The riverside city of Hellesport was a businessman’s paradise, they said.
“Apparently it was a large city-cum-country which started as nothing more than an inn on the side of a well-traversed road.” Yxalle called from his horse, now beginning to buckle under the ever-increasing weight that had been applied to it’s ageing back in the last few months. A loyal companion for many years, Yxalle’s glorious black stallion had, in the recent months, been starting to turn grey in the roots of it’s well-kempt mane, and had acquired a magnificent curling moustache the likes of which Yxalle’s stubbornly hairless lip could only dream of.
“Over time,” Yxalle continued, oblivious to his stallion’s hoarse panting, “Shops built up around it, until, a few hundred years ago, it became a city sprawling many miles, filled with all sorts of businesses selling rarities you couldn’t possibly get anywhere else - spell books they found in the old storage crypts, and stones that they claimed came from the stomachs’ of dragons! The mythical kind of dragons! Can you imagine! According to myth, there were buildings with so many floors that when you looked down, it was like looking into an ants’ nest!”
Yxalle stared at his companion with a look akin to that a small child might wear when given a bag of sweets. She flicked a stray hair out of her face and sighed.
Holding herself grandly on her white mare, she had the air of a duchess, with body language that showed only pride and a porcelain face whose copper eyes declared a warning - ‘to touch is to sin, and you won’t go unpunished.’
If eyes could wander past her intimidating features however, they would be able to witness the full curiosity of her. Despite her proud air, which made her seem large and intimidating, she was surprisingly small in size. With her neatly plaited white-ginger hair and lacy moss-green dress she appeared more like a doll.
She clicked her tongue disapprovingly as the man escorting her continued excitedly.
“Isn’t that just a curious thing? How something so small and simple could turn into such a grand haven for both businessmen and common citizens alike!” He chuckled to himself, addressing his companion, “Positively amazing, Syla, that’s what I say!”
The breath Syla took whilst preparing to speak could have held the world on edge.
“That’s bull, mate.” She snorted, voice muffled by the white papery mask she wore over her mouth, “Like a buildin’ coulda been that big! It’d crumble, Yx, I tell ya.”
She wrinkled her nose and pulled a cloth out of the tiny pocket in the skirt of her dress.
“Anyways, wha’s all that about what-have-ye? ‘Haven’? Bull.” She wiped roughly at her itching nose with the old, yellow cloth. “Where’s it, again?”
The excitement in Yxalle’s golden stare had evaporated, replaced with disgust.
“Not far.” He replied quietly, and then pointed lazily into the distance. “Look, you can see the homes in the outskirts appearing now.”
Syla squinted into the distance, thick with haze.
“I really wish you would at least stay in character.” Yxalle huffed, “You’re a grand lady today, not a barbarian!”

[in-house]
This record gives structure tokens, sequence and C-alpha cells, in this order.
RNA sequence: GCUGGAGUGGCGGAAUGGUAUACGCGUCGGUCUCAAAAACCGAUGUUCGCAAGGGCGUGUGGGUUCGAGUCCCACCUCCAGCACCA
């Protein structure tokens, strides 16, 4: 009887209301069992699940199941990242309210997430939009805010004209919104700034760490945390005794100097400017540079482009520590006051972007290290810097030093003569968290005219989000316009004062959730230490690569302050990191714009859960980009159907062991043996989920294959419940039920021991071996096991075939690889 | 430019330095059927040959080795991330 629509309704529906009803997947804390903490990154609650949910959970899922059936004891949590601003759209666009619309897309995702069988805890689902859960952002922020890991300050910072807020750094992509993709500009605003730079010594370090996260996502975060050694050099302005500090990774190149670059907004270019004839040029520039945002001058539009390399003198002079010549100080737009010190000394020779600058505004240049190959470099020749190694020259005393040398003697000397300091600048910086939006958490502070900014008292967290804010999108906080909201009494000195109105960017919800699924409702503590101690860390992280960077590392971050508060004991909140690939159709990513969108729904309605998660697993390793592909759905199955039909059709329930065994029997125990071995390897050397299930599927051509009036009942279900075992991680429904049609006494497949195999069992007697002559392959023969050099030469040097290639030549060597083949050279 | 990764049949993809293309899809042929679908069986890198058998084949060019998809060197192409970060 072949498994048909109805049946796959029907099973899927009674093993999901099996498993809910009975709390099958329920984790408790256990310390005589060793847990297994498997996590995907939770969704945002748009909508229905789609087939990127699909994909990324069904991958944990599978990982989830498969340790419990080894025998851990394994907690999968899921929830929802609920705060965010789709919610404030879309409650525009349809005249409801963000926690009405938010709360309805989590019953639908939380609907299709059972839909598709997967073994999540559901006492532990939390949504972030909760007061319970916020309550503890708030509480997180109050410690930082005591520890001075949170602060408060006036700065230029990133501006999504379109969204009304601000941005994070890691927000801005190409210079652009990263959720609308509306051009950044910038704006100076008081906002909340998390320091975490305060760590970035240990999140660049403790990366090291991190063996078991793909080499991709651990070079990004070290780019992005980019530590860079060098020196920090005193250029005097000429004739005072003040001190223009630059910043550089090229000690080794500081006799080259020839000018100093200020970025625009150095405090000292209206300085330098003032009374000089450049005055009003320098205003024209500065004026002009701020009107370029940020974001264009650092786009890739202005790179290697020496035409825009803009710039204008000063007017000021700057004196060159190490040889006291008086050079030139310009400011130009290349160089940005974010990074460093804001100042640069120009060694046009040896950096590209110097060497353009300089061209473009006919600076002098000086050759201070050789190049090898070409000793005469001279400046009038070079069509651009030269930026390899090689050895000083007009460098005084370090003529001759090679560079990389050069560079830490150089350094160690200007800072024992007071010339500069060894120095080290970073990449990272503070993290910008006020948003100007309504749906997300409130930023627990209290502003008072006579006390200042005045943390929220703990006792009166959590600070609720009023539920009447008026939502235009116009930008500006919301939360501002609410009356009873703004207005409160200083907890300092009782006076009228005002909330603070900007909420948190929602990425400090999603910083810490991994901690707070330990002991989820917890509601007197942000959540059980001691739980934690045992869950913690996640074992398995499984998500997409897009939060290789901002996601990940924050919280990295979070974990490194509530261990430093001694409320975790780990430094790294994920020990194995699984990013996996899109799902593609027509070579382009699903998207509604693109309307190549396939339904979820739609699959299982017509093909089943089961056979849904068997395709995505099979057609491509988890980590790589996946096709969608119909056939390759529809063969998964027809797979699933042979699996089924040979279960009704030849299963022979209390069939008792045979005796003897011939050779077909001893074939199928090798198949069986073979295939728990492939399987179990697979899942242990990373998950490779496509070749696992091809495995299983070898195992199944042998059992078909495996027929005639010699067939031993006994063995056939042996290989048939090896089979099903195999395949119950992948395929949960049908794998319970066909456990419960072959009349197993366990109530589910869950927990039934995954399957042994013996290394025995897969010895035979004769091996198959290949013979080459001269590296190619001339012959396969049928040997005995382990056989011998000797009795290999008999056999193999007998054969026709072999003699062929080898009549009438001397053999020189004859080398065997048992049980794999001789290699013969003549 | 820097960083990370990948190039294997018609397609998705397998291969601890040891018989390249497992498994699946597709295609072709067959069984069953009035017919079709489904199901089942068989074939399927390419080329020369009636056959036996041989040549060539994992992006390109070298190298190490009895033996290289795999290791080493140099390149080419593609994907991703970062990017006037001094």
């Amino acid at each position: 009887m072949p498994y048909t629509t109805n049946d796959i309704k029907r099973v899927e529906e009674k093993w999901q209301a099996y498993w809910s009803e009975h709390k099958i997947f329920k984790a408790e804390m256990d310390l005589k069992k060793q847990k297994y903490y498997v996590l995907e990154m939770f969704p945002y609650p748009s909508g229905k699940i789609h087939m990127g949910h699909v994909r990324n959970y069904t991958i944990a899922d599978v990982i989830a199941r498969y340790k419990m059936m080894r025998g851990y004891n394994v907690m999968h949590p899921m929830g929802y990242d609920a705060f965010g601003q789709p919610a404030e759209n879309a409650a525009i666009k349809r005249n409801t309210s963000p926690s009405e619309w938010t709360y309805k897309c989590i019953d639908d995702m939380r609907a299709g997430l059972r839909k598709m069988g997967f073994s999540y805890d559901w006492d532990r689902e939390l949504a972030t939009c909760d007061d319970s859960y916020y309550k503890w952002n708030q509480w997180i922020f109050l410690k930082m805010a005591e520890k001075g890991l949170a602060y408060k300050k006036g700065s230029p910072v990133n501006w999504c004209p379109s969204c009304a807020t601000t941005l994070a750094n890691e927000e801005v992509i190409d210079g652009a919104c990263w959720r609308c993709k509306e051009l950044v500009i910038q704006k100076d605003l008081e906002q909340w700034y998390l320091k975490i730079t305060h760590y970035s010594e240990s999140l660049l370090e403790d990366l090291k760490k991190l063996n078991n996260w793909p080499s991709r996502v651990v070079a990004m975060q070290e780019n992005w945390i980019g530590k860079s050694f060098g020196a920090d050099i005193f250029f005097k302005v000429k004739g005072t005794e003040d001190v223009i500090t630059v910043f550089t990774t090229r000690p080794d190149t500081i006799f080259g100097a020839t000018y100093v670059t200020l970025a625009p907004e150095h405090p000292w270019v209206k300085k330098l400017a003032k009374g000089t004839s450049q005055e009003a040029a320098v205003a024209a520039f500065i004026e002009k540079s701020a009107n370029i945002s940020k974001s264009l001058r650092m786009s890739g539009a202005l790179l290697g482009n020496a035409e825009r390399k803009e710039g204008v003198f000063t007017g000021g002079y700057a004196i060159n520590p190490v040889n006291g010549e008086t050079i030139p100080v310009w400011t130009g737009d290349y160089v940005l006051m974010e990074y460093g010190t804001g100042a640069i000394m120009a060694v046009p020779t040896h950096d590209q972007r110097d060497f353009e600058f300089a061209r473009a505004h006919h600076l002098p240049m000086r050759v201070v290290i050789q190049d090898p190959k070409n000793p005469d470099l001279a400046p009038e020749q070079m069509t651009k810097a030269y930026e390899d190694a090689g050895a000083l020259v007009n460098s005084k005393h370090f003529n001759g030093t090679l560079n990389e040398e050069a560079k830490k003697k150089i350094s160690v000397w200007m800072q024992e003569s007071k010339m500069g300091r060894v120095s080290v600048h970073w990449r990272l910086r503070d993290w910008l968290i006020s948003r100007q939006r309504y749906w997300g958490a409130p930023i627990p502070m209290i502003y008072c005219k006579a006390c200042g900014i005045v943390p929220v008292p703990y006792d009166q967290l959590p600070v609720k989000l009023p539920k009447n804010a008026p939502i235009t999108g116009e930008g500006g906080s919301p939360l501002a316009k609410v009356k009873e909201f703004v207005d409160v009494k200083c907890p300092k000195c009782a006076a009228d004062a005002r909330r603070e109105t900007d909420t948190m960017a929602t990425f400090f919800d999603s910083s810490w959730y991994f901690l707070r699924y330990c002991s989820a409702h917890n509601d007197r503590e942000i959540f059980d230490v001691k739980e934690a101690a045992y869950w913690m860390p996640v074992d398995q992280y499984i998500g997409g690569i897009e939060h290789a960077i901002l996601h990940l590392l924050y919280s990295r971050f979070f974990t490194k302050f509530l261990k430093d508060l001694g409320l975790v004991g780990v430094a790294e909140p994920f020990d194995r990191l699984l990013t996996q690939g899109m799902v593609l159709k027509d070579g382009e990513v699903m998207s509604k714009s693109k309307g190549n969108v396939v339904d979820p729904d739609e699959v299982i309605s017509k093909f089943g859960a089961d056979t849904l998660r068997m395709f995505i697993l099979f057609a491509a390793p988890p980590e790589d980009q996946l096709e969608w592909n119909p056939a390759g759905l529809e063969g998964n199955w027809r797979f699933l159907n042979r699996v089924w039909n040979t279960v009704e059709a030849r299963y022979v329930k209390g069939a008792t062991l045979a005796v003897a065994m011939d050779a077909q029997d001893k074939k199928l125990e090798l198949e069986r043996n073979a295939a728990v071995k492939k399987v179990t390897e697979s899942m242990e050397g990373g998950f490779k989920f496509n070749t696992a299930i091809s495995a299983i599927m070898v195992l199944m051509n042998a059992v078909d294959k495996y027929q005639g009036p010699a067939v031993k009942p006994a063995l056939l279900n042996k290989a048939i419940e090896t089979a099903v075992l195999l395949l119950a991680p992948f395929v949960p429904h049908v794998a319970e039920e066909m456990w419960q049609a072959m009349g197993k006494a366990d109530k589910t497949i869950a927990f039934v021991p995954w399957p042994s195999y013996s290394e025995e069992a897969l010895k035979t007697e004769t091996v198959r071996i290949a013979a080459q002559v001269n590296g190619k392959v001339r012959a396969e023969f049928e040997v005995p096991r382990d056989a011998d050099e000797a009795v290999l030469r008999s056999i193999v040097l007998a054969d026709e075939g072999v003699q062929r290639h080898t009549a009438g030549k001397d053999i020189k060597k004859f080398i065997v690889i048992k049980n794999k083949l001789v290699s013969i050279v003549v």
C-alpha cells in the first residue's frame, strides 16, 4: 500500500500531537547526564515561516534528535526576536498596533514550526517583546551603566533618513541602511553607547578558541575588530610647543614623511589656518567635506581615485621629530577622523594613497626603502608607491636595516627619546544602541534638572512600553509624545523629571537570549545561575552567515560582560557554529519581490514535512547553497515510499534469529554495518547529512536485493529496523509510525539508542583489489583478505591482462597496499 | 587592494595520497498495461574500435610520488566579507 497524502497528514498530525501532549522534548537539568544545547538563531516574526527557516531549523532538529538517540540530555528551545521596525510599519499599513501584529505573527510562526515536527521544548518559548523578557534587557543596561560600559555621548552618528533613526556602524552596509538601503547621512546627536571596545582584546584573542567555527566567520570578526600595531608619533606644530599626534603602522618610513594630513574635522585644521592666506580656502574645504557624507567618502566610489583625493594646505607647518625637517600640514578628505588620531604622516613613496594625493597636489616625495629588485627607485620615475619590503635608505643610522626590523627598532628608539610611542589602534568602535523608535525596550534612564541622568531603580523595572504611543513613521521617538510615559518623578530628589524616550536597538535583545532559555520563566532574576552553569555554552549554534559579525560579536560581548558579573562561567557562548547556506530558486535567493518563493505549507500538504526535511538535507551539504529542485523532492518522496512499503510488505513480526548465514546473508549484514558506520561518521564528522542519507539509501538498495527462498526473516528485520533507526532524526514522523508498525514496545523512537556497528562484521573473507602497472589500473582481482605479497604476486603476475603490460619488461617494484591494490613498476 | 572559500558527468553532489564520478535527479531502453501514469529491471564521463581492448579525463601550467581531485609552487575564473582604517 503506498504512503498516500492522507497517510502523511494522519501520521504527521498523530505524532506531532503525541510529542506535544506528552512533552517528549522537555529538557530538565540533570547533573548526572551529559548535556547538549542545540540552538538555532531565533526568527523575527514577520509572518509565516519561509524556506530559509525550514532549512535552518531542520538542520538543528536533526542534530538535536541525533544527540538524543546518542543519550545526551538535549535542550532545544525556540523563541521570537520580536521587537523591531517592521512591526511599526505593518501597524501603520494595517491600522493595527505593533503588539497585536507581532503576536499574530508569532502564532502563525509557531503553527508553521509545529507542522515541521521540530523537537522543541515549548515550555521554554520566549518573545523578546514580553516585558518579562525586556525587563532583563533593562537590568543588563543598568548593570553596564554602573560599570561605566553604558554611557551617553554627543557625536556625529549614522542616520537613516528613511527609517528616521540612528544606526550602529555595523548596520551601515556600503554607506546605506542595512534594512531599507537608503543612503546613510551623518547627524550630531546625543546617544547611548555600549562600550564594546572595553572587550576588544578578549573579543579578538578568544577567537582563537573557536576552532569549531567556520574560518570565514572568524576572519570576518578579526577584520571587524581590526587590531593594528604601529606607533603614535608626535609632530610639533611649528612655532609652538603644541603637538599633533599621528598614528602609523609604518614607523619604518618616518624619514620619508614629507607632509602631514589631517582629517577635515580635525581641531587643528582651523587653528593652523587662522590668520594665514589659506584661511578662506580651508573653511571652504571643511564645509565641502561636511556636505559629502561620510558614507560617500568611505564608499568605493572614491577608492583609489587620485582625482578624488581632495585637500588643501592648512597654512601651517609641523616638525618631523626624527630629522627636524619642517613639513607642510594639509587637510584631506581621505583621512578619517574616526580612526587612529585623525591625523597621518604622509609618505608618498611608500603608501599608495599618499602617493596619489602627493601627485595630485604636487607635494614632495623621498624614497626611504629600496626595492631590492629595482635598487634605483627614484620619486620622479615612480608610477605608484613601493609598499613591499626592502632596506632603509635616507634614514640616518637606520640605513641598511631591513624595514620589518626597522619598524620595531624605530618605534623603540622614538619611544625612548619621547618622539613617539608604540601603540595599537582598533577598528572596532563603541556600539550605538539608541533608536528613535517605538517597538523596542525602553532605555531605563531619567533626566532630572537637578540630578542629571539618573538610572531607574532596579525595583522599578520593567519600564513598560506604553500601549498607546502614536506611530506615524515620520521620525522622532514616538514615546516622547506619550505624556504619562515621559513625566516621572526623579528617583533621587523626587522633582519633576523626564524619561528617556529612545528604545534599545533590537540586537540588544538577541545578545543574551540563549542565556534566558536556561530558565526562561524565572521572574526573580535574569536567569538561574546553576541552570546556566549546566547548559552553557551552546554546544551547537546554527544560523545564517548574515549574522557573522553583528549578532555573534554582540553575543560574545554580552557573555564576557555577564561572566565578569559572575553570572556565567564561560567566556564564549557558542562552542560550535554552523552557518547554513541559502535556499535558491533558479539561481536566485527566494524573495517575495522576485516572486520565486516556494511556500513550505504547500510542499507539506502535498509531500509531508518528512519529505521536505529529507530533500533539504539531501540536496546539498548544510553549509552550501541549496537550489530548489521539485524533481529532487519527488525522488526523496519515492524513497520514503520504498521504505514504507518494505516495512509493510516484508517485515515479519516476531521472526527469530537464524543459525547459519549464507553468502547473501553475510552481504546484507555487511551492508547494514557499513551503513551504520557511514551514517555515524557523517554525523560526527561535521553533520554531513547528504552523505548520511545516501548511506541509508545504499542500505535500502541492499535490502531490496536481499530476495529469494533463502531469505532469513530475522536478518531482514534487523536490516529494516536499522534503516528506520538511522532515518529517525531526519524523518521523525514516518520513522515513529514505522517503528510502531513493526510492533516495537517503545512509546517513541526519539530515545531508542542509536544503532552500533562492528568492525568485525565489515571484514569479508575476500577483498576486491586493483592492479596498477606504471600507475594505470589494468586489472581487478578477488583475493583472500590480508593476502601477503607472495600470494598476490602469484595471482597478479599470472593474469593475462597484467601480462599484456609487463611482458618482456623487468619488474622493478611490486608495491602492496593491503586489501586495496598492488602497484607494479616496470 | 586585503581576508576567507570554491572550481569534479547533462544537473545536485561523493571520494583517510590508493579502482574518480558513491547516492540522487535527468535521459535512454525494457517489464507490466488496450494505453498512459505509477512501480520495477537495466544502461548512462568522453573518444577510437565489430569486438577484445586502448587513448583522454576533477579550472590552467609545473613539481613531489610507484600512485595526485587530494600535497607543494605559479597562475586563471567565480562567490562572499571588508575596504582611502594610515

The dirt track that they were travelling down stretched into lush green fields on either side, dancing in the warm winds of summer. To the left towering hills ran into the distance, painted with deep lilac from heather that wrapped itself in abundance around them. To the right the land dropped off into a large lake, glittering an unusual blue as the sun lazily pulled itself across the sky - it was a peculiar shape for a lake, and rose up on the other side, where rows of different coloured rock could be seen.
Ahead, the fields became smothered with a thick mass of trees, whose needles suffocated the ground and prevented other life growing, but through the gaps in the branches a city of glass could be seen like a ghost through the mist, made up of tiny blocks and speckled with a faded rainbow of broken metal carriages that shone like glitter through the old streets.
“Oh!” Syla gasped, and waved her finger about in a chaotic point. “Look it, Yx!”
“I told you! It’s mag-” Before Yxalle could respond in his joy, Syla had kicked her horse into a canter and was out of reach in a flick of her pale hair, hurrying ever closer to the trees half a mile away. He muttered to himself irritably, and maintained his steady pace.
Syla slowed her mare, Ronac, to a quiet halt a few feet from the treeline and slid off, white horse hair clinging to the seams of her dress as it caught the loose end of the worn stirrup strap and rode up her back.
Whispering to a tired Ronac to tell her to stay, she heaved her shoes off and crept forward, feeling with her toes for any loose stick or stone that might alert her prey to her presence.
Her orange eyes she fixed forward, eyeing her target. Ever closer she moved, slipping silently from trunk to trunk, until she could see every twitch that they made.
The young peregrine squawked and ruffled it’s new feathers, preening it’s fluffy grey down, oblivious to the presence of the girl watching it from the shadows.
Her breath was steady as she peered up at the creature from behind her tree, admiring the rolling flex of it’s young muscles as it stretched it’s wings, beating them up and down to practice the movement.
A cracking from nearby brought her back to the ground.
She tensed as the young peregrine tensed. As it pressed itself down into the tightly woven nest, she pressed herself closer to the hard bark of the tree, and glanced in the direction of the city.
The road was clear.
Back the way they had come, Yxalle still trotted contentedly along, shielding his eyes with his dark hand to peer again at the dull city he adored from old stories.